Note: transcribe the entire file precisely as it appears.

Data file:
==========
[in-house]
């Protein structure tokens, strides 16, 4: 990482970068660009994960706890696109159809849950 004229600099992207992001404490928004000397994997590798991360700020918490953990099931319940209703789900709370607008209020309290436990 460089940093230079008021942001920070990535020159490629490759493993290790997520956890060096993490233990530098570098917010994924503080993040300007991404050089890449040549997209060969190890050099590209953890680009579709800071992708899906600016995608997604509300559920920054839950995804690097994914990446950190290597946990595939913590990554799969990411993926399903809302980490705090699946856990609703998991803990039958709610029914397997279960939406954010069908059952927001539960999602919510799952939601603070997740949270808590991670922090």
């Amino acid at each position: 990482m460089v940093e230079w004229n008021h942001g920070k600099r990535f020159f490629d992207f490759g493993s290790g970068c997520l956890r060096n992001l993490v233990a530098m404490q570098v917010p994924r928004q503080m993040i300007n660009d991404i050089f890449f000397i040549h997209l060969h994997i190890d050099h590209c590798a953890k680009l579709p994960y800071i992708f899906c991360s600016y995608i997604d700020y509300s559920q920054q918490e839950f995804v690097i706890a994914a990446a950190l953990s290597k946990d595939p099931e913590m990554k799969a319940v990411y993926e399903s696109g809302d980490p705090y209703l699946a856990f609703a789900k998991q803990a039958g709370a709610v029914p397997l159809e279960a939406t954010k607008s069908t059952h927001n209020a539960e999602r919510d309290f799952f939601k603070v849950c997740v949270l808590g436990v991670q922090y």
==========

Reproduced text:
[in-house]
């Protein structure tokens, strides 16, 4: 990482970068660009994960706890696109159809849950 004229600099992207992001404490928004000397994997590798991360700020918490953990099931319940209703789900709370607008209020309290436990 460089940093230079008021942001920070990535020159490629490759493993290790997520956890060096993490233990530098570098917010994924503080993040300007991404050089890449040549997209060969190890050099590209953890680009579709800071992708899906600016995608997604509300559920920054839950995804690097994914990446950190290597946990595939913590990554799969990411993926399903809302980490705090699946856990609703998991803990039958709610029914397997279960939406954010069908059952927001539960999602919510799952939601603070997740949270808590991670922090």
């Amino acid at each position: 990482m460089v940093e230079w004229n008021h942001g920070k600099r990535f020159f490629d992207f490759g493993s290790g970068c997520l956890r060096n992001l993490v233990a530098m404490q570098v917010p994924r928004q503080m993040i300007n660009d991404i050089f890449f000397i040549h997209l060969h994997i190890d050099h590209c590798a953890k680009l579709p994960y800071i992708f899906c991360s600016y995608i997604d700020y509300s559920q920054q918490e839950f995804v690097i706890a994914a990446a950190l953990s290597k946990d595939p099931e913590m990554k799969a319940v990411y993926e399903s696109g809302d980490p705090y209703l699946a856990f609703a789900k998991q803990a039958g709370a709610v029914p397997l159809e279960a939406t954010k607008s069908t059952h927001n209020a539960e999602r919510d309290f799952f939601k603070v849950c997740v949270l808590g436990v991670q922090y």